Now, put yourself on the other side and see what it’s like to be on the other side of you and your group of conspirators. Don’t fall into the trap of “I would totally understand because I’m right to feel this way…” That’s you being a cracked mirror and blaming the other mirror for reflecting a crack at you. And, no matter how justified you are, your justification is part of what’s holding things in place. Your behavior affects theirs as much as theirs affects yours. You can grow a lot of long-gray hairs in a miserable situation waiting for someone else to change before you alter your behavior.
Look again. What must it be like for them? How would you act if you were faced with a bunch of crossed-arm skeptics with “prove-it-to-me” looks on their faces? If you think still think you’d be the better person, then train someone to act like you and your colleagues and have them do it toward you while you try to be a leader. You’ll really get the experience.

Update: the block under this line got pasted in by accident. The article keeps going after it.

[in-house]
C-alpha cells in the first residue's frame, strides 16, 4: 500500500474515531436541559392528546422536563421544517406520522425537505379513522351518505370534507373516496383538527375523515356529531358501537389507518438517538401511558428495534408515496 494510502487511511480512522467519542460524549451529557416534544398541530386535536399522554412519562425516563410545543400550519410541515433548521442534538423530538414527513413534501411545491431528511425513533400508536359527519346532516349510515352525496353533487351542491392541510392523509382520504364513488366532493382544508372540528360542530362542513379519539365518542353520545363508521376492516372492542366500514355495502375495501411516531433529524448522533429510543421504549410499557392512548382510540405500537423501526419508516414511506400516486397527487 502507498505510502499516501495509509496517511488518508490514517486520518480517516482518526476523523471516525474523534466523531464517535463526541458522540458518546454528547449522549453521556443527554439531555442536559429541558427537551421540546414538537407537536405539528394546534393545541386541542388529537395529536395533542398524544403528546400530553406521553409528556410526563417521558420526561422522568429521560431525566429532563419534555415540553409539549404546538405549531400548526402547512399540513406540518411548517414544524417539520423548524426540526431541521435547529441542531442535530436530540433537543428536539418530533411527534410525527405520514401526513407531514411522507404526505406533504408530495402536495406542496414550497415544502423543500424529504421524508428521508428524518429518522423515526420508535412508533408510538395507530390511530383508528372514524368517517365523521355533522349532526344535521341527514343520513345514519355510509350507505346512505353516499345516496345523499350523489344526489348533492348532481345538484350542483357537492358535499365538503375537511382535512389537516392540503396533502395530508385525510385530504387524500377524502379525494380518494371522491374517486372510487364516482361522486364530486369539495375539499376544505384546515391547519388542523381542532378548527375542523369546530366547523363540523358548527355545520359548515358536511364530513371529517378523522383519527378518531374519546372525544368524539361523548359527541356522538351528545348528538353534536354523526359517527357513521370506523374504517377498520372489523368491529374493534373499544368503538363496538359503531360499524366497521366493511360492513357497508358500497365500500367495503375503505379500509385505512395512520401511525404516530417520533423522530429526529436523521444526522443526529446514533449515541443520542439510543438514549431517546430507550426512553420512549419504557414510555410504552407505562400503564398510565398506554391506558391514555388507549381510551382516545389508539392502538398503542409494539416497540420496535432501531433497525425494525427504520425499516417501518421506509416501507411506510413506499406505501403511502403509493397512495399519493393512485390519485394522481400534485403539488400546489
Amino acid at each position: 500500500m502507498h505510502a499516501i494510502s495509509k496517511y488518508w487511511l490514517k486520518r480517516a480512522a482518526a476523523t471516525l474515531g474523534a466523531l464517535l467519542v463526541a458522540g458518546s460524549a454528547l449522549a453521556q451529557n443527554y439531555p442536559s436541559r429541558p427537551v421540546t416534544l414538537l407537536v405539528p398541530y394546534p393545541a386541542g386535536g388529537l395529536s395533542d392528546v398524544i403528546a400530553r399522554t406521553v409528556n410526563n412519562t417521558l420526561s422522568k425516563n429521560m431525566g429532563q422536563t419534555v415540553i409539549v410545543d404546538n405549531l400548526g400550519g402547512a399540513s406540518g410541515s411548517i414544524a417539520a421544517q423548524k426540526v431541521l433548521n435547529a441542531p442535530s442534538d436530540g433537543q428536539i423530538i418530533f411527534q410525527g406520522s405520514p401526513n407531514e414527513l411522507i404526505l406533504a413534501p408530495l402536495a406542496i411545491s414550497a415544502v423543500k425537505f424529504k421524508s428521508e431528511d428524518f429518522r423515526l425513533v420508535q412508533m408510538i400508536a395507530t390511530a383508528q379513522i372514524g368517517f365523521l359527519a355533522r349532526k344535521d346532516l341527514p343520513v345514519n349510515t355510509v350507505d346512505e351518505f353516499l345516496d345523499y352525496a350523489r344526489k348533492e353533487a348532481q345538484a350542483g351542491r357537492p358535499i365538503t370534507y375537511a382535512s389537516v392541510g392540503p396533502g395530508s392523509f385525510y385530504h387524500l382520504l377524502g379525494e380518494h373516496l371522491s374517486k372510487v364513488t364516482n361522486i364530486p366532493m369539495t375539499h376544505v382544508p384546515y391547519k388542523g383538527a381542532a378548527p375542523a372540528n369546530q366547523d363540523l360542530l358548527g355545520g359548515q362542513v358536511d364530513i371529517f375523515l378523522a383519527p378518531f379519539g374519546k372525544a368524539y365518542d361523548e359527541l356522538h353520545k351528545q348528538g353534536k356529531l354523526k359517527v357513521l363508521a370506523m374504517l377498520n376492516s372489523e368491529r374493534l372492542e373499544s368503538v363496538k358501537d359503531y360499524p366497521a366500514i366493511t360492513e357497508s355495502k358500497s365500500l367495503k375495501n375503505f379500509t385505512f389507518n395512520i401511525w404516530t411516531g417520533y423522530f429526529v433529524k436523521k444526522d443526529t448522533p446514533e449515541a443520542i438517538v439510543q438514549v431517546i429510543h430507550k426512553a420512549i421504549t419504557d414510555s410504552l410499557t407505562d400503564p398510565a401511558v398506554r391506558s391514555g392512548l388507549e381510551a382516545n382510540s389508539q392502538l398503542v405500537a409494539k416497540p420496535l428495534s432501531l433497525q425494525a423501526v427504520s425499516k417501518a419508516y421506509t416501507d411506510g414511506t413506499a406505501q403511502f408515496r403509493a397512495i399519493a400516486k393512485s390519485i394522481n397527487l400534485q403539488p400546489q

Get grossed out by what you’re doing to the other person. Then forgive yourself. Remember, you’re just doing what people do. If the creator wanted you to do something different, he/she/they/it would have made you something else.
Now look at what you’re really committed to and how you want things to be. What would you be doing then? What would be the experience?
Now, create a conversation that interrupts that. It should look something like A) I noticed that we look at the world like (fill in what you discovered in step 1)… B) Then we all act like y (and fill in step 2’s discoveries) and have the experience of (more step 2)… C) What I’m really interested in is a workplace where we have the experience of (step 6) and act (more step 6).